This is Chris Wayans's map of a terraformed Venus:

enter image description here

While there have been questions in this Stack Exchange on how to make Venus more livable for us humans, one question stands glaringly absent, and that concerns sunlight. Since Venus orbits the sun from a distance of 67,200,000 miles, the star's view from the sky would be 150% the size of how the sun would look on Earth, and "daylight", as it is, is 2.23 times brighter.

In the event that someone wants to seed Venus with plants, would this amount of sunlight be too much, or would the photosynthetic floral colonists find ways around it?

  • $\begingroup$ Never mind the sunlight, what are you going to do about the atmosphere? Couldn't you just put the plants under semi-transparent domes? $\endgroup$
    – pjc50
    Jan 6 at 10:41
  • $\begingroup$ This question is set past that point. $\endgroup$ Jan 6 at 14:50
  • $\begingroup$ .. so, past that point, what is the composition and density of the atmosphere? Does it have permanent cloud cover (as currently), just with water instead of sulphuric acid? $\endgroup$
    – pjc50
    Jan 6 at 15:15

Move your agriculture closer to the poles.

If your daylight is 2.23 times brighter, then using some basic trigonometry you can determine that your sunlight will be about the same at the 63rd parallel on Venus as it is at the Equator on Earth due to the obliqueness of the sun's rays.

Venus would probably still be uninhabitable because the super heating at the equator would cause MASSIVE storms, but perhaps you can combine this with Willk's high albedo idea and basically turn the equator into a contiguous, highly reflective wasteland just meant to radiate the extra equatorial heat back into space.

  • $\begingroup$ Equatorial salt plains belt? Although that would require prior belt of sea. $\endgroup$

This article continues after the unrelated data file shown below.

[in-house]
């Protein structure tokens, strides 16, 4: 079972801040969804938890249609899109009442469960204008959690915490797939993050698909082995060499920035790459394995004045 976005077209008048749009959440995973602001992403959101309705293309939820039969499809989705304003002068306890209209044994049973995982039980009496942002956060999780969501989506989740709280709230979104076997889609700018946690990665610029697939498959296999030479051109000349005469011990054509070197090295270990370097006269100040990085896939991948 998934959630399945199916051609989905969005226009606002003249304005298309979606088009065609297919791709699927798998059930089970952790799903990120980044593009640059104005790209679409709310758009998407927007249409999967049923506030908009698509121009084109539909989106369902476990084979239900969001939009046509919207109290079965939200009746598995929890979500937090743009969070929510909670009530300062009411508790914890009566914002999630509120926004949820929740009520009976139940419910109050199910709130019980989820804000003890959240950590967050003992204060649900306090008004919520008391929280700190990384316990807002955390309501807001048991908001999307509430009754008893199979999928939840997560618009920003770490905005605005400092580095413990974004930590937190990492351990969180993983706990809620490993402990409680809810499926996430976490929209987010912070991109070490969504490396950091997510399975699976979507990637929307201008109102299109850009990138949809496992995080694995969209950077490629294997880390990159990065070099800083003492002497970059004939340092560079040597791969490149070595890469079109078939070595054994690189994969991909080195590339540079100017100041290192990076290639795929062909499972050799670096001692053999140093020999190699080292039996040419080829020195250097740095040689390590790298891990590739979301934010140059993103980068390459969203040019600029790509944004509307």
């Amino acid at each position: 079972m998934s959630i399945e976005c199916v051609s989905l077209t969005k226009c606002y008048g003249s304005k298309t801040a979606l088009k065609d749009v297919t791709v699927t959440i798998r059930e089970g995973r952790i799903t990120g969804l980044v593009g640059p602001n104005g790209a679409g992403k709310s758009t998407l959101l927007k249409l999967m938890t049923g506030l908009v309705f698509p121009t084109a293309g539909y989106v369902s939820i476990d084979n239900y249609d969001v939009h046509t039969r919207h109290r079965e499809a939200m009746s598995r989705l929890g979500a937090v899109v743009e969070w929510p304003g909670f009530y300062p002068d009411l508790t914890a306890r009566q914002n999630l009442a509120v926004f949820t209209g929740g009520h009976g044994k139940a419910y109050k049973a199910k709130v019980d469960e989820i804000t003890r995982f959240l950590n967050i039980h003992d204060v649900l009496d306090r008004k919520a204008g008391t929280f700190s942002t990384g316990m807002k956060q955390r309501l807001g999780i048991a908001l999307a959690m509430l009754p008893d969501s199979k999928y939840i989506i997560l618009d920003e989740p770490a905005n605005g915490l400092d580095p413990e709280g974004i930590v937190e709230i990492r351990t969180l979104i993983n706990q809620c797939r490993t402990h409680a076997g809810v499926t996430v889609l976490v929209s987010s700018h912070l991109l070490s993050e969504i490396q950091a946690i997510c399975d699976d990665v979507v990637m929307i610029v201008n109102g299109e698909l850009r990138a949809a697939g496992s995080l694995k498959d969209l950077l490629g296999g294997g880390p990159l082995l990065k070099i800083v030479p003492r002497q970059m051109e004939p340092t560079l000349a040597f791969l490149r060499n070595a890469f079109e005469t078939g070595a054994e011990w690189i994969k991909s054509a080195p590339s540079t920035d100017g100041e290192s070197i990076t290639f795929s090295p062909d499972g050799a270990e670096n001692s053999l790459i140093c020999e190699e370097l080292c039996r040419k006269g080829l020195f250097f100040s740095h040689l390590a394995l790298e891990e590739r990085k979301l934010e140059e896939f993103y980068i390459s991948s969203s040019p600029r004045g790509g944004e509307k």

– PTwr
    Jan 6 at 10:26
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    $\begingroup$ I think we can safely assume laying down a large salt bed is within the technological capabilities of those terraforming the entire planet. $\endgroup$
    – chepner
    Jan 6 at 13:54
  • $\begingroup$ It does not need to be silicon based. You could just sequester all of that atmospheric CO2 into giant mountains of shiny white plastic: 2 birds, 1 stone. $\endgroup$
    – Nosajimiki
    Jan 6 at 23:08

Venus reflects most of the sunlight that hits it.

The % of sunlight reflected from a body is called the albedo. https://en.wikipedia.org/wiki/Albedo

Venus has a high albedo!

The albedo of Venus is close to .7, meaning it reflects about 70 percent of the sunlight striking it. When the moon is close to full in Earth’s sky, it can look a lot brighter than Venus, but the moon reflects only about 10 percent of the light that hits it...

Venus is bright (it has a high albedo) because it’s blanketed by highly reflective clouds. The clouds in the atmosphere of Venus contain droplets of sulfuric acid, as well as acidic crystals suspended in a mixture of gases. Light bounces easily off the smooth surfaces of these spheres and crystals. Sunlight bouncing from these clouds is a big part of the reason that Venus is so bright.


Earth has an albedo of 30%. Daylight brightness in the original OP was calculated by distance from the sun. So if Earth is 1 and Venus is 2.23, 70% of 1 (subtract the light reflected according to albedo) is 0.7 and 30% of 2.23 is 0.669. Just about the same!

Yes - new Venus is not the old Venus! It is different! I could imagine that the terraforming enterprise would change the sulfuric acid cloud cover of Venus, and so reduce the albedo. The problem I have answering is that I have no idea how one would terraform Venus or what this terraformed and so radically different Venus is like.

In the end: my proposal is that one can keep Venus cool and in the shade by keeping a high albedo either through preserving the clouds that are there, or thru terraforming jiggerypokery.

  • $\begingroup$ Kim Stanley Robinson's 'Mars' trilogy has some tips on terraforming Venus. They include placing an orbital mirror to block sunlight, causing the atmosphere to freeze and then encasing all that acidic CO2 in synthetic diamond. Sounds like a bit of a job. $\endgroup$
    – DrMcCleod
    Jan 6 at 8:56

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